Customized 404 messages, especially on Apache
(and a few notes about other error codes)

Why?

A Web author may wish to "customize" error messages that are sent to the browser (or other client) when a requested resource is not found. Normally the server in such cases just sends a general HTTP error code 404 (conventionally called and displayed as "Not Found"), and the browser then takes a general action that it applies in all such cases. So there is nothing site-specific. And there might be a reason why an author wishes to make something site-specific to happen.

Perhaps there have been lots of URLs that referred to the site but have now become non-functional due to a site rearrangement. That would be a gross mistake; cool URLs don't change. If you've done such a mistake, you should probably check what other mistakes you've done; see the alertboxes The Top Ten Mistakes of Web Design and The Top Ten New Mistakes of Web Design to avoid the worst problems in future. But let's assume that the mistake has been made, and it's impossible to use redirection or other mechanisms to fix things nicely. Or let's assume that you have some other reason, such as directing people using wrong URLs to a search page of yours so that they might find what they are looking for. Or you might have read Nielsen's alertbox Improving the Dreaded 404 Error Message which presents some good arguments in favor of doing something about that problem of poor default error messages.

Make it better than the default!

There's little point in creating an error page that is less informative than the default error page. In fact, your error page should be better than or at least as good as the default error page, for all users in all situations.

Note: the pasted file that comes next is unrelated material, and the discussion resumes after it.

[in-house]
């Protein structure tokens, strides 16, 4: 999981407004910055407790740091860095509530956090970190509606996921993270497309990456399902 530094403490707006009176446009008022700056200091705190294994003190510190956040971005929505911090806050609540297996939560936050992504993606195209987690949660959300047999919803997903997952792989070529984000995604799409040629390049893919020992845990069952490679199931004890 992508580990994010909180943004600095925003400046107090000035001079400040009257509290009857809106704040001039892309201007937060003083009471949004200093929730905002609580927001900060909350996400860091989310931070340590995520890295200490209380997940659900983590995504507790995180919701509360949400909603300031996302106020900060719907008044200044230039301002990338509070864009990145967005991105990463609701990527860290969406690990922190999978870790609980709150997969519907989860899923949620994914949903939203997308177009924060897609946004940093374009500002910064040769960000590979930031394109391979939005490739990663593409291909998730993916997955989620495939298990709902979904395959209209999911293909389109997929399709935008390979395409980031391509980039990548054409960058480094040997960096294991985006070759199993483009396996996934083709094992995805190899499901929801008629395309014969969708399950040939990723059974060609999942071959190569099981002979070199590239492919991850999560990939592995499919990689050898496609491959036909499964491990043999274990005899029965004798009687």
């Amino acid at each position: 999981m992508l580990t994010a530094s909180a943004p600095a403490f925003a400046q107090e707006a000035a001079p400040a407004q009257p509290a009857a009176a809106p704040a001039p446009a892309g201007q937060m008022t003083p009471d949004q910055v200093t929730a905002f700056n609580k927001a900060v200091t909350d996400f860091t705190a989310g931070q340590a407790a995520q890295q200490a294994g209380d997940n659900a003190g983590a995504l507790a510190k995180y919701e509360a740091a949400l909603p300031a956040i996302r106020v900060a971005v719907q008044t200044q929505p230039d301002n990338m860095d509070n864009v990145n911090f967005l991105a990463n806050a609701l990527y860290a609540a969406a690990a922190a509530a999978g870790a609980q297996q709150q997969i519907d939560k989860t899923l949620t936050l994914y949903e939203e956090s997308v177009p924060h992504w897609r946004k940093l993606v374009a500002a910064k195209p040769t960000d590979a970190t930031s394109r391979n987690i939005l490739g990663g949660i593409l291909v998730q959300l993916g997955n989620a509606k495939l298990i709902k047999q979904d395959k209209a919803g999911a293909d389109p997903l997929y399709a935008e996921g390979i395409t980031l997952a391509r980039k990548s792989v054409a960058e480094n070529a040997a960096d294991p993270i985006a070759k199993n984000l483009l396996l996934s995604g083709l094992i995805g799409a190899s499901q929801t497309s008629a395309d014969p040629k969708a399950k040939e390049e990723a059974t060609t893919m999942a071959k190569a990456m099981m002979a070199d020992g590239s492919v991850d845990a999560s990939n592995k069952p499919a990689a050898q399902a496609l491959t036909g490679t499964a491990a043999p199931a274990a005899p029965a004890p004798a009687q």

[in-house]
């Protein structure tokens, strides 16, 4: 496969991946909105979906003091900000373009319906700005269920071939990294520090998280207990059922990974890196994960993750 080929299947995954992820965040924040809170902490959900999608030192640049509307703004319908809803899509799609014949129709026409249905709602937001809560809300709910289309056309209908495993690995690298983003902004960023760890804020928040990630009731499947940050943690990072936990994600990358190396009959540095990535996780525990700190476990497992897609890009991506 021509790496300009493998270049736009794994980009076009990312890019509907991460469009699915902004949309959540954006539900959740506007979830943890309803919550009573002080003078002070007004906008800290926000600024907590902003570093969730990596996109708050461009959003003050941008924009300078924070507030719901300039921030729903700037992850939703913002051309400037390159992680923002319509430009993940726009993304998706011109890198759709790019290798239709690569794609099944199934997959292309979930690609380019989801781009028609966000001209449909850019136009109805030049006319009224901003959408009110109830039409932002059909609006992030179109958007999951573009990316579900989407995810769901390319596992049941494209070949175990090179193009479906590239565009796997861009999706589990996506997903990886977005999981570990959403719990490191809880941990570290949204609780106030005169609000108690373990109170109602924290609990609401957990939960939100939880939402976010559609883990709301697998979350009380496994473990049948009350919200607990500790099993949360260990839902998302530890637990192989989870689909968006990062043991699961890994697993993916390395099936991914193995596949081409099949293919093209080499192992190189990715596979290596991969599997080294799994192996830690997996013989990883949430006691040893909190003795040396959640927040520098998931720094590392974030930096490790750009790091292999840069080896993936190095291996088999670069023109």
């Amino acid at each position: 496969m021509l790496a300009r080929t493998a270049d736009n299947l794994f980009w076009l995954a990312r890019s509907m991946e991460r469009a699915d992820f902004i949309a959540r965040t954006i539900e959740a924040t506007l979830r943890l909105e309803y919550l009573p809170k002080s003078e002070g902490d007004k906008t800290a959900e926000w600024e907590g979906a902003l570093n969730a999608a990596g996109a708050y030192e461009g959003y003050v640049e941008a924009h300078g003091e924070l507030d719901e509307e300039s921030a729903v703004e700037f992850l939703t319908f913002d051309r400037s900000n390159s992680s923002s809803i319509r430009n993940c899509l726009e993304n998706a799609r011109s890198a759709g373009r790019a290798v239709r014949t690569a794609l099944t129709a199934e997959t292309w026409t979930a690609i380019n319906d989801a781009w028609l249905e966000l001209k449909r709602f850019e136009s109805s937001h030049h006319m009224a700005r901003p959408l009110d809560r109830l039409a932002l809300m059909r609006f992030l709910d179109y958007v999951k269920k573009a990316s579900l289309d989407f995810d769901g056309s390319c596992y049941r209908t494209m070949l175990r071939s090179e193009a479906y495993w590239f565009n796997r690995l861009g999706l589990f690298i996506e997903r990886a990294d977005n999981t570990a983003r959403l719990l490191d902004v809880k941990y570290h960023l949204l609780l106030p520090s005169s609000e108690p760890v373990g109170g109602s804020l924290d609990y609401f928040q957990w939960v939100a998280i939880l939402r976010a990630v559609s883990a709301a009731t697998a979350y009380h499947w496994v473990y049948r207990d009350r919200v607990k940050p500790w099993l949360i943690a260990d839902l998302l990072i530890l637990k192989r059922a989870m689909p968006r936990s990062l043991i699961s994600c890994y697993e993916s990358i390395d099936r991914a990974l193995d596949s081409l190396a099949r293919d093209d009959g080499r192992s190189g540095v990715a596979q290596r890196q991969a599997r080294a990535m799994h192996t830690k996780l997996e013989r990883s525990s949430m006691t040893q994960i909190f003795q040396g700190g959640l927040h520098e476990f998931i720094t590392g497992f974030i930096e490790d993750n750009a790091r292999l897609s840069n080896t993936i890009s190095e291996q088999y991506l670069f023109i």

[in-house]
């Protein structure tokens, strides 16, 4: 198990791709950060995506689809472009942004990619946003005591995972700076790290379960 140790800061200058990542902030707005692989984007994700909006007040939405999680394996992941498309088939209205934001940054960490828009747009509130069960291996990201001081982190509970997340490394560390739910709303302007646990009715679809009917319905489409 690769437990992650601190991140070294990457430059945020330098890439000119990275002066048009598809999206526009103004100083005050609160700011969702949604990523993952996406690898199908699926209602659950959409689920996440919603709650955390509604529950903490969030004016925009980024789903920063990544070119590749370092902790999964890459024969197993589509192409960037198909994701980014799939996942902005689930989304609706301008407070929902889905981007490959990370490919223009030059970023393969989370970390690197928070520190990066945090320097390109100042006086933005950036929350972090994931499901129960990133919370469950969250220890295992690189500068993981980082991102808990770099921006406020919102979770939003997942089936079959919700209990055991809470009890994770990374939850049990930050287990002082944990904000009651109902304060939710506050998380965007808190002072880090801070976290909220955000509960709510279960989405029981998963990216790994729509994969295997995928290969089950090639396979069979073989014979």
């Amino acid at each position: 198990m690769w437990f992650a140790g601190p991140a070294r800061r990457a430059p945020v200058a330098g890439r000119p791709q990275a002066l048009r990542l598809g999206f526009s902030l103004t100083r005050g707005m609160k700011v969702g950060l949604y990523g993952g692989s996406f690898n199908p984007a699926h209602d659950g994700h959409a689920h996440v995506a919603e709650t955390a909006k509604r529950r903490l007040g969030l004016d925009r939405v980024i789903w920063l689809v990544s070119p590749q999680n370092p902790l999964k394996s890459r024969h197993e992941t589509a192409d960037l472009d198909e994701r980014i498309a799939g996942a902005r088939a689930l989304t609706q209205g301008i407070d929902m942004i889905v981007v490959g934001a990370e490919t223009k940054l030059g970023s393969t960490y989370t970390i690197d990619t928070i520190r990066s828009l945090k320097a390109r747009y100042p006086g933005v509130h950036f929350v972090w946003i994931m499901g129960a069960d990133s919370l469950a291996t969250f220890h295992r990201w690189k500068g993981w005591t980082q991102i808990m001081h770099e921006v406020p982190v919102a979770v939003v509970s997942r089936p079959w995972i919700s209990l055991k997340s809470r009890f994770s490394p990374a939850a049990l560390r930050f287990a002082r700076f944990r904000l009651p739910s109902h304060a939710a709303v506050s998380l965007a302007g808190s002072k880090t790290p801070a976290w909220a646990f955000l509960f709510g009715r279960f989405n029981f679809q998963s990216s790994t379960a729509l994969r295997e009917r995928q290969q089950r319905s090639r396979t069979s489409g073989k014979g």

In particular, include an explanation in English, even if you also have an explanation in some other language. You might think that if all your pages are in, say, Estonian, only people who can read Estonian will try to access them. But on the Internet, virtually anything can happen. For example, someone might follow a casual link here or just mistype an address he read in a newpaper, turning the real address into something that refers to your server. If you had no customized error page, the user would probably see a default error page (sent by your server or shown by his browser) in English, or in some language he knows. So if you prevent that, make sure that there's something in English too on your error page.

However, putting long explanations in two or more languages into one page makes it rather big, and potentially confusing. Consider using language negotiation, so that each user gets a monolingual page, in his preferred language, if his browser settings correspond to his preferences. More information: Techniques for multilingual Web sites.

Make it very evident that an error page is an error page, not an odd-looking content page. The very first words should say that explicitly. Note that e.g. blind people will experience the page sequentially, so the sooner they hear that there's an error situation, the better. If you include something funny, put it after the simple explanation. It is not necessary to repeat the usual jargon "404 Not Found", if you can make things clear by other means, but it hardly hurts to use that expression, since so many people are familiar with it.

Nielsen's alertbox about error messages in general, Error Message Guidelines, is very useful when designing error pages, too.